Anyway our private tour meant we started the day a bit quicker than most, so there were no other tourists about until we were on our way back, when we spotted quite a few people arriving. Next up was a cave called Lapa Doce. It was at this point we started getting more information about the area. Apparently many millennia ago the whole area was under water, which is when these caves and rock formations were created. They have mapped 47km so far of caves and found fish which have evolved without eyes or skin pigment, and use radar for navigation as there is no sunlight. We didn’t see any but we did see some cool stalactites and stalagmites.

We ate lunch (which was included in the tour price) and then went to see a couple of caves that have turquoise water. The first cave is called Pratinha and here we were allowed to swim and even go zip-lining into the water, although I thought the R$30 charge for this activity was a bit steep. Steeper than the zip-line itself. I went for a swim (Katie had a cold so didn’t join me), and when I entered the water, loads of fish decided to come and have a nibble at me! That, combined with the very cold water, meant it was really more of a dip than a swim.



The next cave, called Gruto Azul, contained more turquoise water. It was very pretty but the sky was a bit cloudy and so the colours weren’t as vibrant as they could have been.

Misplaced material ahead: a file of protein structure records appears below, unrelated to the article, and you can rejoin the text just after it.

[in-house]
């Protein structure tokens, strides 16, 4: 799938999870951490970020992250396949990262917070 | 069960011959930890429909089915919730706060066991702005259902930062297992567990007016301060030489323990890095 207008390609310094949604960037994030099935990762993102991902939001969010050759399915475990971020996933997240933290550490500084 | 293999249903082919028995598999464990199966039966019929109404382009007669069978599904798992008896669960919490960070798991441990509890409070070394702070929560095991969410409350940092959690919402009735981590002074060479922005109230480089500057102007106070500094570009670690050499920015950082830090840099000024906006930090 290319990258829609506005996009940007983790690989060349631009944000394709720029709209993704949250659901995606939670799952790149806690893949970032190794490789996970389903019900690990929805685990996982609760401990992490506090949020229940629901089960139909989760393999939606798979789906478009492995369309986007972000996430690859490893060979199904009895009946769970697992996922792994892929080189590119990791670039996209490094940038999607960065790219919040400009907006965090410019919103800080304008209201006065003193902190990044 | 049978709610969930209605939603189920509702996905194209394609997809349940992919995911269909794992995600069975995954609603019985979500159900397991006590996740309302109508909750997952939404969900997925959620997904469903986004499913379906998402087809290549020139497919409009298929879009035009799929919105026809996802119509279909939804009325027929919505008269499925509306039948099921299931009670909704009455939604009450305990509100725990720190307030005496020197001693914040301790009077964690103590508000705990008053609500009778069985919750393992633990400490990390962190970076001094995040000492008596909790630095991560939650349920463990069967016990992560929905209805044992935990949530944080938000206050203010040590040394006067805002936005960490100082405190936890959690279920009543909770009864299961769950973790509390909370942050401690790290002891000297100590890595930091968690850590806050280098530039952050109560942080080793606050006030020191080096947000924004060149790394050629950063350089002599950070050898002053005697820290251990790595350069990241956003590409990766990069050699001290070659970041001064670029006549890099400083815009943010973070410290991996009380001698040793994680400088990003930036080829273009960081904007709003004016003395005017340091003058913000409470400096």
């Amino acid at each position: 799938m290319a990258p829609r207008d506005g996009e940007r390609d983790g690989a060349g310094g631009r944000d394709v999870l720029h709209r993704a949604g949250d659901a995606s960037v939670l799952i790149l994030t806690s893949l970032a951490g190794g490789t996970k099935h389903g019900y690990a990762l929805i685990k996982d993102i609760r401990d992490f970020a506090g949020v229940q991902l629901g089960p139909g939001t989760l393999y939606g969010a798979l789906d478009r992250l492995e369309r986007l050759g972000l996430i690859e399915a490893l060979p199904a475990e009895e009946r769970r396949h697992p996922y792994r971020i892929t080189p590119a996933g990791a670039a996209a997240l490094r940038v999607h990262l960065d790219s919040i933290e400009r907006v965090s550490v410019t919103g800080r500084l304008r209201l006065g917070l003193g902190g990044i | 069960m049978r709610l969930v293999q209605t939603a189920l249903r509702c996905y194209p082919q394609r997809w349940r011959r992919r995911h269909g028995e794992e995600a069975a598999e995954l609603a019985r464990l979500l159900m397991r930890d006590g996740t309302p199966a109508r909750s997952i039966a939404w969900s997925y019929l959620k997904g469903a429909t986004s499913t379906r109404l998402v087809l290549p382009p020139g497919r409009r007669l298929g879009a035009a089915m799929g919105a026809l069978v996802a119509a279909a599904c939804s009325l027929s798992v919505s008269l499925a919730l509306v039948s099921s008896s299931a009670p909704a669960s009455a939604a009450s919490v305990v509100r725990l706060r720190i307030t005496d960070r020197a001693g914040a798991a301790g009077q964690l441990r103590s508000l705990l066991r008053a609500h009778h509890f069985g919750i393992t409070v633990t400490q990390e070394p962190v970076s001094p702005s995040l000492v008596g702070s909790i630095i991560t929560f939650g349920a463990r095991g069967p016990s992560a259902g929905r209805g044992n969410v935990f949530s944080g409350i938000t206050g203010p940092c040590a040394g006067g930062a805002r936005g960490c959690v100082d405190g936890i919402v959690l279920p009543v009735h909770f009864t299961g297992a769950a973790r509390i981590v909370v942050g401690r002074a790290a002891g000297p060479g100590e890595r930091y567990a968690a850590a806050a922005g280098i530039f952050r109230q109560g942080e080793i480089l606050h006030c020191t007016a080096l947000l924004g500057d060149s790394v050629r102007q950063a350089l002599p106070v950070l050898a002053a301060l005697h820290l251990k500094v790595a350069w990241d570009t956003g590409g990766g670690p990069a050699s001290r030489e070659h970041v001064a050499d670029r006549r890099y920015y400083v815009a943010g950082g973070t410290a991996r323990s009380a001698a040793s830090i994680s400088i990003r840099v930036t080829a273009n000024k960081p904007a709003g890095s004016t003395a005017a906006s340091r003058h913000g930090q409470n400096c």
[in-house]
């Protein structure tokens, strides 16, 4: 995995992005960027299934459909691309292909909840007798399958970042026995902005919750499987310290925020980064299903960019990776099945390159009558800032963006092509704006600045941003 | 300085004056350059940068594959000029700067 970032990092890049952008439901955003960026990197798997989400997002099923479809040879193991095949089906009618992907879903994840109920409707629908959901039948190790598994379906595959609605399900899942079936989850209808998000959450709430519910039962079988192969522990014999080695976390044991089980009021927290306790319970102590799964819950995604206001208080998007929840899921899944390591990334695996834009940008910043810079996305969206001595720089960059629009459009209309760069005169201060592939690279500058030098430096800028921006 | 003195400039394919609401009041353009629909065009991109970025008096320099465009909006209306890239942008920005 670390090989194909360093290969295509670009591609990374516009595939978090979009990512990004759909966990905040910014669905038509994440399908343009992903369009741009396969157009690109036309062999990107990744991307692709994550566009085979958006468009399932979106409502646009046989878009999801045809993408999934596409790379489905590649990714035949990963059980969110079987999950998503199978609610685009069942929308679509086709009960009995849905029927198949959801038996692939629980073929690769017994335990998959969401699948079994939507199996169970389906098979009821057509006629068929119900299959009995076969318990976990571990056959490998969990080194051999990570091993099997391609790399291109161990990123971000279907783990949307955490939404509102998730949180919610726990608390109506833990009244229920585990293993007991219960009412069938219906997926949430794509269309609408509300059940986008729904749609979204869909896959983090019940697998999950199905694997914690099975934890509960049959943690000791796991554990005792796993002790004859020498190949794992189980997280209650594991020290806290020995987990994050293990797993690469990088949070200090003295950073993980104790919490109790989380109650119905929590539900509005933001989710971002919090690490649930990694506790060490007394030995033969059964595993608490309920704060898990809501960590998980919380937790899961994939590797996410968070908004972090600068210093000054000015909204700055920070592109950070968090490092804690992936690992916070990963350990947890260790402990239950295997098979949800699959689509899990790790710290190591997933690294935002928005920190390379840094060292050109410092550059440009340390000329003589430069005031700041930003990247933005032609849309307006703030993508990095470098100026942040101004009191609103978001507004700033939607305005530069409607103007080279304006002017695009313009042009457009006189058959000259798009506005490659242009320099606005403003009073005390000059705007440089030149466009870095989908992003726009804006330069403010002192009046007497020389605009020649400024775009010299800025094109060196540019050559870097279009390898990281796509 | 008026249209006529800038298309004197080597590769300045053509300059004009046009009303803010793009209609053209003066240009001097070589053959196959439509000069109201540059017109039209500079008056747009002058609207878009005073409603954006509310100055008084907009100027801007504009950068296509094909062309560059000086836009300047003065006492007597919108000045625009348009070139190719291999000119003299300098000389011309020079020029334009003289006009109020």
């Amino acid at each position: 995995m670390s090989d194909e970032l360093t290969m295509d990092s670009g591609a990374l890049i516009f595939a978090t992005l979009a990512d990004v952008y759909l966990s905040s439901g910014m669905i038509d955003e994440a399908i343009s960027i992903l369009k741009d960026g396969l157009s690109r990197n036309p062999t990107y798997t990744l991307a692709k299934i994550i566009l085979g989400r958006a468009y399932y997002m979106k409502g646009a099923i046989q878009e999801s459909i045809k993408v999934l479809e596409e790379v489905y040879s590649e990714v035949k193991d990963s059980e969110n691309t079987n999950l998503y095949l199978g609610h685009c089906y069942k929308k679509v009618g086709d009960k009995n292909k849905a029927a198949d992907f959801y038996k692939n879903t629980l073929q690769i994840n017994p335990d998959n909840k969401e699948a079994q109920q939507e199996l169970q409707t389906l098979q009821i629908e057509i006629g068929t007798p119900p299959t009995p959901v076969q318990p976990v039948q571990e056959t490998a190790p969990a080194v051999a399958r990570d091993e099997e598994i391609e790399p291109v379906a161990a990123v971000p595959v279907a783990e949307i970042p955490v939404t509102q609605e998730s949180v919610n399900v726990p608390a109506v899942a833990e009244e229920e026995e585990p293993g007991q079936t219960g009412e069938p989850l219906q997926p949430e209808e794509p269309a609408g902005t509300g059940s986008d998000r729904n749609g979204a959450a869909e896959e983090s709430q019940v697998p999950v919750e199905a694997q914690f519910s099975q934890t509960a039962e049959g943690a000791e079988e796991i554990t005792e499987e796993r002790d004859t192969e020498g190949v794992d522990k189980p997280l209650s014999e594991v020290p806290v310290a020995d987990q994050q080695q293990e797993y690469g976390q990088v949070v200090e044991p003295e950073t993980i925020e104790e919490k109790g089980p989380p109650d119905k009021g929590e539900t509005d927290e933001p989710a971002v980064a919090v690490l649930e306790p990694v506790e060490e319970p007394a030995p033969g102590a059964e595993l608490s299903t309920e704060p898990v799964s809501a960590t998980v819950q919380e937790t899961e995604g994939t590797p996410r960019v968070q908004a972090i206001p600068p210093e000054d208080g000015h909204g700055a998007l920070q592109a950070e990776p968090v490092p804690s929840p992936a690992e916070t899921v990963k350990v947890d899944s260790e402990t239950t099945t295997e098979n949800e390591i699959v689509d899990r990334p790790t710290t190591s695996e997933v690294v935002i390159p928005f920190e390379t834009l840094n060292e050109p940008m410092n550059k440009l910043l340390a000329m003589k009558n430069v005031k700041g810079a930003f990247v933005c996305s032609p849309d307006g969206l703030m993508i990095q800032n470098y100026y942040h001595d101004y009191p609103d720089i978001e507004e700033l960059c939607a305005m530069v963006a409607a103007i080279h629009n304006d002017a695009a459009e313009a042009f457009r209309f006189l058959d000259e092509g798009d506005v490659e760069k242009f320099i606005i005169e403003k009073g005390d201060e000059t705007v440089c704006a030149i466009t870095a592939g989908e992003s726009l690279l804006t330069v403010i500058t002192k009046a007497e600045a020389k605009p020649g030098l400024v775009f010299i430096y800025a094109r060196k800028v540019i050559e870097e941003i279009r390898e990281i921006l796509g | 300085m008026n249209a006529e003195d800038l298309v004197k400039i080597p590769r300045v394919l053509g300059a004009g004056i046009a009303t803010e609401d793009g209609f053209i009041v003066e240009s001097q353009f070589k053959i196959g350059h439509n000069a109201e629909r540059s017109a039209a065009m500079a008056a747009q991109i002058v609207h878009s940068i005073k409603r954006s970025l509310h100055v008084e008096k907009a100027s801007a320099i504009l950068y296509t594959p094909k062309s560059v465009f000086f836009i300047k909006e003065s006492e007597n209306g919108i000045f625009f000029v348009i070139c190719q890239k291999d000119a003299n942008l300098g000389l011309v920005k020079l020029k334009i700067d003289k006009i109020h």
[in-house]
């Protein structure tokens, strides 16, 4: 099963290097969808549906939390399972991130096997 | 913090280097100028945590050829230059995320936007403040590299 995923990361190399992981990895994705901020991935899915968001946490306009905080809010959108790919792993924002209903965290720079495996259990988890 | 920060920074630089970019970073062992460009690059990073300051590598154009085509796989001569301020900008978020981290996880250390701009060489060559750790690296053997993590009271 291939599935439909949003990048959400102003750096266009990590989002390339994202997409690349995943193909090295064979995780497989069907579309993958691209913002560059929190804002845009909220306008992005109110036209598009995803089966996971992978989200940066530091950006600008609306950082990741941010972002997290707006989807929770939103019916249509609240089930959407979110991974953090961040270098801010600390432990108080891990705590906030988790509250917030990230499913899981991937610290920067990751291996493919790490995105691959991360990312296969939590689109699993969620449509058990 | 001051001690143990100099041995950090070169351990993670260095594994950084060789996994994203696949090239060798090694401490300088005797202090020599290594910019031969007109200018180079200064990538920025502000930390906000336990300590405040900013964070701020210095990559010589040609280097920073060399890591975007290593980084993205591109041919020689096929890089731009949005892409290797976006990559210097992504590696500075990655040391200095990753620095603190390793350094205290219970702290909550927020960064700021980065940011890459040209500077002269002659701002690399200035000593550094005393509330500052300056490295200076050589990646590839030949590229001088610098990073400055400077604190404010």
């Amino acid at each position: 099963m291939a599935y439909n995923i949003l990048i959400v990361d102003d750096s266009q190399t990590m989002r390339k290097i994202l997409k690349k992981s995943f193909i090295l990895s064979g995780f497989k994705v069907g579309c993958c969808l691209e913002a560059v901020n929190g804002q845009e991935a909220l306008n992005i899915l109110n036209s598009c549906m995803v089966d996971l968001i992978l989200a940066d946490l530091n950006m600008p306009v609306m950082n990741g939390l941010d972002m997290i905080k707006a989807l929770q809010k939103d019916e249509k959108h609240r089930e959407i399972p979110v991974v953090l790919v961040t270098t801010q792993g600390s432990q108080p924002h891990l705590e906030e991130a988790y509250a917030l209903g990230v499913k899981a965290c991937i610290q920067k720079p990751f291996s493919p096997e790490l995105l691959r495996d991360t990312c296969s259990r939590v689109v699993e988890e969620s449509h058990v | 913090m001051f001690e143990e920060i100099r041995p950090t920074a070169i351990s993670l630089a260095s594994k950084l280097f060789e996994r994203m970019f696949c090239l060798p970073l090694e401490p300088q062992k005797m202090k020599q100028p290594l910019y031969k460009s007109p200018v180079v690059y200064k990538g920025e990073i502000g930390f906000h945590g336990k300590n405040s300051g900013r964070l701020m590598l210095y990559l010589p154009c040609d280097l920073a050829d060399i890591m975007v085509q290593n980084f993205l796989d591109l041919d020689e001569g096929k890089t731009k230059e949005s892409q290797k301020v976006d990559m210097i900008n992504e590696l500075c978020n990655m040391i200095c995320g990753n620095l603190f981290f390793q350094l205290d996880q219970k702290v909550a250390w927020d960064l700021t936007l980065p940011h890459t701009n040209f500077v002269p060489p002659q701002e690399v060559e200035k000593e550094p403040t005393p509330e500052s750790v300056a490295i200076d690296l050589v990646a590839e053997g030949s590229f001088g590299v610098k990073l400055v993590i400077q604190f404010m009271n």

Saw this weird fish in the cave!


On the way to our final stop we passed through a cute village and (as we were on a private tour), I asked the guy to stop for a bit. It was a quaint village square, and we got a cheeky chocolate milk from the shop, which always makes everything seem better!



The final stop was Morro do Pai In├ício, and was the highlight of the day. We approached the mountain that looked like this…


We ascended the hill by car before walking uphill for fifteen minutes to get to the main viewpoint. From there we could have seen the surrounding area for miles in each direction, but unfortunately it was very cloudy and visibility wasn’t great. If we had been in a bigger tour group, we wouldn’t have had the flexibility to wait as long as we did at the top, but luckily after about twenty minutes the clouds blew over and the visibility improved significantly. It was a fascinating sight.


Our guide waited for the weather to blow over

The top of the mountain we were on was flat and covered in cactuses and succulents. It was very eerie and stunning at the same time. The view wasn’t as special as it could have been, but you can’t control the weather and we enjoyed our time up there anyway. Blistering blue skies would have been preferable though.


All in all it was a pretty good first two days in Chapada Diamantina. Have a look at the great photos below and come back soon to join us on the other tours we did!

Costs
Bus from Salvador to Len├žois (one way using ClickBus) = r$75 pp (£16 pp)
Private Tour of Morro do Pai Inácio = r$195 pp


During the day it is empty and quiet but at night Len├žois really comes alive



A Hummingbird




Definitely not sweaty enough to go swimming!




Another spiky tree





This sand wasn't sand at all - it was tiny shells!






Gruto Azul








Where shall we build the pylon? I know! Right in the middle of this amazing view!